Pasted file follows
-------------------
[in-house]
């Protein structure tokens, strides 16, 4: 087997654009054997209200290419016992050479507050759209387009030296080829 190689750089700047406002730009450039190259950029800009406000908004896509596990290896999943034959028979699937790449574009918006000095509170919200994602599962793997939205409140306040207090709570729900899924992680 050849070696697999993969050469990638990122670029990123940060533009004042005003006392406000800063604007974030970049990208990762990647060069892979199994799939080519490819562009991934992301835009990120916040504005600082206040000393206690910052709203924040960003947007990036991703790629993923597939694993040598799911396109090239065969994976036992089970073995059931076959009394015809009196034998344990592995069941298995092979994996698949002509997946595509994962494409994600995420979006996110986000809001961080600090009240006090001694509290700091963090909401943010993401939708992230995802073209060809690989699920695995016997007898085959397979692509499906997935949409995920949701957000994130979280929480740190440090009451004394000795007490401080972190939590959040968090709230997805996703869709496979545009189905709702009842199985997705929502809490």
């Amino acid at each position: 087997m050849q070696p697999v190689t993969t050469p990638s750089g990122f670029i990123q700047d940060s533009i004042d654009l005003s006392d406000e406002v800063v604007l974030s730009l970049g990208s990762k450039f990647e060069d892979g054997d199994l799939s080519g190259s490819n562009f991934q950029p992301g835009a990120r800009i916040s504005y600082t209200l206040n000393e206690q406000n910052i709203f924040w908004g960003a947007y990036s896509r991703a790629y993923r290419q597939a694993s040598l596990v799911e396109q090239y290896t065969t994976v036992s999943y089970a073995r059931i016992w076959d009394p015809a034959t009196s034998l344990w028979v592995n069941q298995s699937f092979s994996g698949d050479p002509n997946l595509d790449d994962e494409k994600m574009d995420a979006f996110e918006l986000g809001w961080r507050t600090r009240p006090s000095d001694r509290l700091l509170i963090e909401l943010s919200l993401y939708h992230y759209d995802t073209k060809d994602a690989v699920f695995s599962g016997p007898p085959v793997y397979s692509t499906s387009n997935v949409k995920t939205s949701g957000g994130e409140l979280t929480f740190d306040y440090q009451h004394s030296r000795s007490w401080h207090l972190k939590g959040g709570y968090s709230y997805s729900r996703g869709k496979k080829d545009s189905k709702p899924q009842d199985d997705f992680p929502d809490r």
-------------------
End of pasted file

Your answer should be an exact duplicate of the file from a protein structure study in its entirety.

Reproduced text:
[in-house]
């Protein structure tokens, strides 16, 4: 087997654009054997209200290419016992050479507050759209387009030296080829 190689750089700047406002730009450039190259950029800009406000908004896509596990290896999943034959028979699937790449574009918006000095509170919200994602599962793997939205409140306040207090709570729900899924992680 050849070696697999993969050469990638990122670029990123940060533009004042005003006392406000800063604007974030970049990208990762990647060069892979199994799939080519490819562009991934992301835009990120916040504005600082206040000393206690910052709203924040960003947007990036991703790629993923597939694993040598799911396109090239065969994976036992089970073995059931076959009394015809009196034998344990592995069941298995092979994996698949002509997946595509994962494409994600995420979006996110986000809001961080600090009240006090001694509290700091963090909401943010993401939708992230995802073209060809690989699920695995016997007898085959397979692509499906997935949409995920949701957000994130979280929480740190440090009451004394000795007490401080972190939590959040968090709230997805996703869709496979545009189905709702009842199985997705929502809490």
């Amino acid at each position: 087997m050849q070696p697999v190689t993969t050469p990638s750089g990122f670029i990123q700047d940060s533009i004042d654009l005003s006392d406000e406002v800063v604007l974030s730009l970049g990208s990762k450039f990647e060069d892979g054997d199994l799939s080519g190259s490819n562009f991934q950029p992301g835009a990120r800009i916040s504005y600082t209200l206040n000393e206690q406000n910052i709203f924040w908004g960003a947007y990036s896509r991703a790629y993923r290419q597939a694993s040598l596990v799911e396109q090239y290896t065969t994976v036992s999943y089970a073995r059931i016992w076959d009394p015809a034959t009196s034998l344990w028979v592995n069941q298995s699937f092979s994996g698949d050479p002509n997946l595509d790449d994962e494409k994600m574009d995420a979006f996110e918006l986000g809001w961080r507050t600090r009240p006090s000095d001694r509290l700091l509170i963090e909401l943010s919200l993401y939708h992230y759209d995802t073209k060809d994602a690989v699920f695995s599962g016997p007898p085959v793997y397979s692509t499906s387009n997935v949409k995920t939205s949701g957000g994130e409140l979280t929480f740190d306040y440090q009451h004394s030296r000795s007490w401080h207090l972190k939590g959040g709570y968090s709230y997805s729900r996703g869709k496979k080829d545009s189905k709702p899924q009842d199985d997705f992680p929502d809490r």